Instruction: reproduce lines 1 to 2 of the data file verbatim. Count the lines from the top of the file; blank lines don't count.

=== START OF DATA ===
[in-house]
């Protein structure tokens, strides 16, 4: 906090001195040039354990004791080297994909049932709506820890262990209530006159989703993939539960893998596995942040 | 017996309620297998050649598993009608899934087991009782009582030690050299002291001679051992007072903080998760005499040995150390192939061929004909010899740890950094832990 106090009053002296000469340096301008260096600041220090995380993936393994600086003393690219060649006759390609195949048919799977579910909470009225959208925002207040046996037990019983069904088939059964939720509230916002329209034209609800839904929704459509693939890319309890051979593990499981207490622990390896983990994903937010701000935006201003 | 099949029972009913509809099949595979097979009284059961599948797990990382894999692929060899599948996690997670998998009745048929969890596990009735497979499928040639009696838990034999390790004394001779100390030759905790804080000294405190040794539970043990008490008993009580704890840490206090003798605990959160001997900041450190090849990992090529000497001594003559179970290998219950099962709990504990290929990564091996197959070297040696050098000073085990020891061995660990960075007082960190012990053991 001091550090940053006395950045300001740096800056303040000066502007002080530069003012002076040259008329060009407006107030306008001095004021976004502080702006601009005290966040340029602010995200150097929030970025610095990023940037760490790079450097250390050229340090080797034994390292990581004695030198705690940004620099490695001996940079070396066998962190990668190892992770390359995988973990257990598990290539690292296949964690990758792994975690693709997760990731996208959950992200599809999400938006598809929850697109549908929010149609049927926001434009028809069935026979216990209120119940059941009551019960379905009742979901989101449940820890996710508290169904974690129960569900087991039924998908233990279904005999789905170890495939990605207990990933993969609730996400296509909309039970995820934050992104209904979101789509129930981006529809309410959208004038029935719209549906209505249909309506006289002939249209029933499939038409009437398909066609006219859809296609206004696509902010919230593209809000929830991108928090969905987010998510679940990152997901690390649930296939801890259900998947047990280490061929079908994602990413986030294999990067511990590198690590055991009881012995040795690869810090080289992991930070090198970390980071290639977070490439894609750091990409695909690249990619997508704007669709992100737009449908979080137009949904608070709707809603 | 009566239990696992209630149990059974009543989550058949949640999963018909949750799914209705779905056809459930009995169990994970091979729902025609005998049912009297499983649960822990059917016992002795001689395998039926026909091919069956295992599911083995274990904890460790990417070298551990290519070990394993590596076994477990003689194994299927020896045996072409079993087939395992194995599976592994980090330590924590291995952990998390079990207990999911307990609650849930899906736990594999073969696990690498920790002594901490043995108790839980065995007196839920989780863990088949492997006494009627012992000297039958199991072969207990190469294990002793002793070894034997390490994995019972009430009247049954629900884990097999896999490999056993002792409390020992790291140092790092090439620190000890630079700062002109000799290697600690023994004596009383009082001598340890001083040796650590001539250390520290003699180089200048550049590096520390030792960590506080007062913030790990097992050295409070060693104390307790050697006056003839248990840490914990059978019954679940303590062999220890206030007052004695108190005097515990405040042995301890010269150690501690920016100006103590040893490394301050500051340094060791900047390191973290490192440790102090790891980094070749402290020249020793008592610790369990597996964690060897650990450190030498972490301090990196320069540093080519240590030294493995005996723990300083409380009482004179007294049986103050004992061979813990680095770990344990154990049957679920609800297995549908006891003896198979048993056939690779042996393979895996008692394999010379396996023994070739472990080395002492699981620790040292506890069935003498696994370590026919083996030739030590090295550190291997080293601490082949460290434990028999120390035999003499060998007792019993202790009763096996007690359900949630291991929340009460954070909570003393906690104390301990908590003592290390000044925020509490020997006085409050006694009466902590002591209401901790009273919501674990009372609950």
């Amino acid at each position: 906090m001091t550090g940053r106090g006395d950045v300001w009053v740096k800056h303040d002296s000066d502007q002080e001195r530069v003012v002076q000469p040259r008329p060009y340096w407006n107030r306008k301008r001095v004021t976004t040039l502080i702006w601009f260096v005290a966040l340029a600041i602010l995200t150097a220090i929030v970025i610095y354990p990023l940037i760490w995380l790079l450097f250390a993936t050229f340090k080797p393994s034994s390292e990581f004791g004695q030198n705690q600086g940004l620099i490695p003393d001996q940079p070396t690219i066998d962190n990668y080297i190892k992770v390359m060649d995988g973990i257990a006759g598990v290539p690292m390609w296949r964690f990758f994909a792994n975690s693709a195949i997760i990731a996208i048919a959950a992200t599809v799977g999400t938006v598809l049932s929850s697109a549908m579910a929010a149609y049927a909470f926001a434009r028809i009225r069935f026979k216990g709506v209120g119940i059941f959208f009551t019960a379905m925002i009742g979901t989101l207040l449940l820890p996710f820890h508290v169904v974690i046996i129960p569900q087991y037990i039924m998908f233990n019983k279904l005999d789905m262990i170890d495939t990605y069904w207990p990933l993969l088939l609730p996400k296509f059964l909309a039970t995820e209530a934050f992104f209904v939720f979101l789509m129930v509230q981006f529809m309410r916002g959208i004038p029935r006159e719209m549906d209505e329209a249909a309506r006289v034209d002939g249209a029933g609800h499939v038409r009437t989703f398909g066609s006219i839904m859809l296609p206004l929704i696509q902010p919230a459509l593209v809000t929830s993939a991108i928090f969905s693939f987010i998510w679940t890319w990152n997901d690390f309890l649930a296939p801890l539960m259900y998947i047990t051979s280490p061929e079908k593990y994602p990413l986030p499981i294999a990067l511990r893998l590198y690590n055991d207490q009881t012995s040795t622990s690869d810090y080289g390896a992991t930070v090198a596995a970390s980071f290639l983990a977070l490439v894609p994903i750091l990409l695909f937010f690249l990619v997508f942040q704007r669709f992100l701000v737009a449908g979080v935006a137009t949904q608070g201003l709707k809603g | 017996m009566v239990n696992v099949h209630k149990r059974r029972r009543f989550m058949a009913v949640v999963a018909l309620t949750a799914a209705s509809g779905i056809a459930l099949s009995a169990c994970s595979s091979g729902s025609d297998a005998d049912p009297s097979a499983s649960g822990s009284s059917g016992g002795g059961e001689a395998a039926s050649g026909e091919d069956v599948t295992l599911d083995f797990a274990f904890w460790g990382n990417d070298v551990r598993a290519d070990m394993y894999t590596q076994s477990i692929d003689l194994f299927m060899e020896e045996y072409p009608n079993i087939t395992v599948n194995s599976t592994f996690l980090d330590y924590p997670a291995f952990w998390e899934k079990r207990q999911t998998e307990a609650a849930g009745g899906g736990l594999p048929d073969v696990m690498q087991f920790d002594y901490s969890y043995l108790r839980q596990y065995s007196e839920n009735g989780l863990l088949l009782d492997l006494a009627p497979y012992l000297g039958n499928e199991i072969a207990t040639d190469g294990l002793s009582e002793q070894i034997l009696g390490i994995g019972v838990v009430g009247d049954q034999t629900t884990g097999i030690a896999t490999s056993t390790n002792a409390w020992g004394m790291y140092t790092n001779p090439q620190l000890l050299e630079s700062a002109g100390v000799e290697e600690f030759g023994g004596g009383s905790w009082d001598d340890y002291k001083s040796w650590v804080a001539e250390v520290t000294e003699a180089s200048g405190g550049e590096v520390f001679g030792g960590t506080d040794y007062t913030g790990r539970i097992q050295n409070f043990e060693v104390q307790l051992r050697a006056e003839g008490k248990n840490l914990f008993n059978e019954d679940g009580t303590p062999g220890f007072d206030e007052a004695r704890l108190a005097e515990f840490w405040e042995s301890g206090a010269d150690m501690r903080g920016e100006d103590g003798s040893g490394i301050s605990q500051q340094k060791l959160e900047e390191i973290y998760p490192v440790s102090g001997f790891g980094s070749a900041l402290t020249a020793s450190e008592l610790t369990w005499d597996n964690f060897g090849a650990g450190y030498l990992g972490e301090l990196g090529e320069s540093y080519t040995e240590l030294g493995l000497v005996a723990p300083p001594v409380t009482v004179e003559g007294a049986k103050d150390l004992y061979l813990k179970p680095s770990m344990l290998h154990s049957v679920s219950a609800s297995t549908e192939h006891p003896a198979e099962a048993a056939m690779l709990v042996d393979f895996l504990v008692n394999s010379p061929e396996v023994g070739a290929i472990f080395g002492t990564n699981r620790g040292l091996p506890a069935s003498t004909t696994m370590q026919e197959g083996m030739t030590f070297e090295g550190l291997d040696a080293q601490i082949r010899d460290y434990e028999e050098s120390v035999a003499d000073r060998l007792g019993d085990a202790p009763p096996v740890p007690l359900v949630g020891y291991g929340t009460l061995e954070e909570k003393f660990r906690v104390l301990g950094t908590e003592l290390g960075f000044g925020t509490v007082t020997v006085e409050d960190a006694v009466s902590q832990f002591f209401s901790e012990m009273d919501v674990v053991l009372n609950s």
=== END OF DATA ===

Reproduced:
[in-house]
């Protein structure tokens, strides 16, 4: 906090001195040039354990004791080297994909049932709506820890262990209530006159989703993939539960893998596995942040 | 017996309620297998050649598993009608899934087991009782009582030690050299002291001679051992007072903080998760005499040995150390192939061929004909010899740890950094832990 106090009053002296000469340096301008260096600041220090995380993936393994600086003393690219060649006759390609195949048919799977579910909470009225959208925002207040046996037990019983069904088939059964939720509230916002329209034209609800839904929704459509693939890319309890051979593990499981207490622990390896983990994903937010701000935006201003 | 099949029972009913509809099949595979097979009284059961599948797990990382894999692929060899599948996690997670998998009745048929969890596990009735497979499928040639009696838990034999390790004394001779100390030759905790804080000294405190040794539970043990008490008993009580704890840490206090003798605990959160001997900041450190090849990992090529000497001594003559179970290998219950099962709990504990290929990564091996197959070297040696050098000073085990020891061995660990960075007082960190012990053991 001091550090940053006395950045300001740096800056303040000066502007002080530069003012002076040259008329060009407006107030306008001095004021976004502080702006601009005290966040340029602010995200150097929030970025610095990023940037760490790079450097250390050229340090080797034994390292990581004695030198705690940004620099490695001996940079070396066998962190990668190892992770390359995988973990257990598990290539690292296949964690990758792994975690693709997760990731996208959950992200599809999400938006598809929850697109549908929010149609049927926001434009028809069935026979216990209120119940059941009551019960379905009742979901989101449940820890996710508290169904974690129960569900087991039924998908233990279904005999789905170890495939990605207990990933993969609730996400296509909309039970995820934050992104209904979101789509129930981006529809309410959208004038029935719209549906209505249909309506006289002939249209029933499939038409009437398909066609006219859809296609206004696509902010919230593209809000929830991108928090969905987010998510679940990152997901690390649930296939801890259900998947047990280490061929079908994602990413986030294999990067511990590198690590055991009881012995040795690869810090080289992991930070090198970390980071290639977070490439894609750091990409695909690249990619997508704007669709992100737009449908979080137009949904608070709707809603 | 009566239990696992209630149990059974009543989550058949949640999963018909949750799914209705779905056809459930009995169990994970091979729902025609005998049912009297499983649960822990059917016992002795001689395998039926026909091919069956295992599911083995274990904890460790990417070298551990290519070990394993590596076994477990003689194994299927020896045996072409079993087939395992194995599976592994980090330590924590291995952990998390079990207990999911307990609650849930899906736990594999073969696990690498920790002594901490043995108790839980065995007196839920989780863990088949492997006494009627012992000297039958199991072969207990190469294990002793002793070894034997390490994995019972009430009247049954629900884990097999896999490999056993002792409390020992790291140092790092090439620190000890630079700062002109000799290697600690023994004596009383009082001598340890001083040796650590001539250390520290003699180089200048550049590096520390030792960590506080007062913030790990097992050295409070060693104390307790050697006056003839248990840490914990059978019954679940303590062999220890206030007052004695108190005097515990405040042995301890010269150690501690920016100006103590040893490394301050500051340094060791900047390191973290490192440790102090790891980094070749402290020249020793008592610790369990597996964690060897650990450190030498972490301090990196320069540093080519240590030294493995005996723990300083409380009482004179007294049986103050004992061979813990680095770990344990154990049957679920609800297995549908006891003896198979048993056939690779042996393979895996008692394999010379396996023994070739472990080395002492699981620790040292506890069935003498696994370590026919083996030739030590090295550190291997080293601490082949460290434990028999120390035999003499060998007792019993202790009763096996007690359900949630291991929340009460954070909570003393906690104390301990908590003592290390000044925020509490020997006085409050006694009466902590002591209401901790009273919501674990009372609950």